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For over 20 years, Vicky Michaels has worked to clean up the Raccoon Creek Watershed that flows throughout Beaver, Washington and Allegheny Counties. Its forested hills and valleys have meant a lot to Michaels for her entire life.
"When I was little, my parents would take me and my brother down to the creek near our house and we could walk in the woods and catch crayfish but the water wasn't very pretty," Michaels said. "It was orange and it stank from pollution that ran out of the coal mines. I hoped that someday I could do something to make it better."
Now, it is better, thanks to the Independence Conservancy, the non-profit land trust she and her friend, the late Al Moran, founded in 1999. Michaels serves as the Conservancy's executive director.
"I'm pleased that I've been able to make a difference in the area that I'm from," Michaels said. "Now life is coming back to Raccoon Creek."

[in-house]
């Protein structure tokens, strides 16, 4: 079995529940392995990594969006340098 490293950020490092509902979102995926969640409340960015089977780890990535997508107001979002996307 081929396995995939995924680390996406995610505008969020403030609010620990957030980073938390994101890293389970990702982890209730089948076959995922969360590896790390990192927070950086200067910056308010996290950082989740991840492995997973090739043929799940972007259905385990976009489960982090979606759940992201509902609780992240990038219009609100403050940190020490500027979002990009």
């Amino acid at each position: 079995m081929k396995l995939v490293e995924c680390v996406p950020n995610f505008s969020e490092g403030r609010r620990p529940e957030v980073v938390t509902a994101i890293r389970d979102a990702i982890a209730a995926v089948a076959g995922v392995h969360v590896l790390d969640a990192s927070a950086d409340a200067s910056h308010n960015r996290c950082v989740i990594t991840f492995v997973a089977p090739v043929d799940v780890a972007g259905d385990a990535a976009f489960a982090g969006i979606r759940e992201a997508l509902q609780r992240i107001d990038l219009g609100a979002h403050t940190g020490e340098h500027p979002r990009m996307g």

One story in particular sticks out to Michaels. A few years ago, she and a group of inmate volunteers from the Beaver County Jail were picking up roadside litter. They stopped for lunch at a pavilion at the edge of Raccoon Creek.
"As we were eating our lunches, this huge bird swooped in and snagged a fish out of the water. He sat in a tree right across from us and ate while we ate," Michaels said. "As we were watching this bird, we realized its head was all white. It was a bald eagle. No one had a camera, but I keep a picture in my heart."
While Michaels is proud of the work the Independence Conservancy has done, she has some goals that reach further than Raccoon Creek. Shell Oil Company is building an ethane cracker plant less than a mile from where she watched the bald eagle eat the fish. Michaels hopes Shell will help clean up pollution in Raccoon Creek and beyond.
"It's important because this area fueled our coal and steel industries. Our landscape has paid the price for building a nation and winning two world wars," Michaels said. "I've talked with the people from Shell. They get it. They understand we're trying to undo a hundred years of damage. If they set a good example and help us, other companies will follow."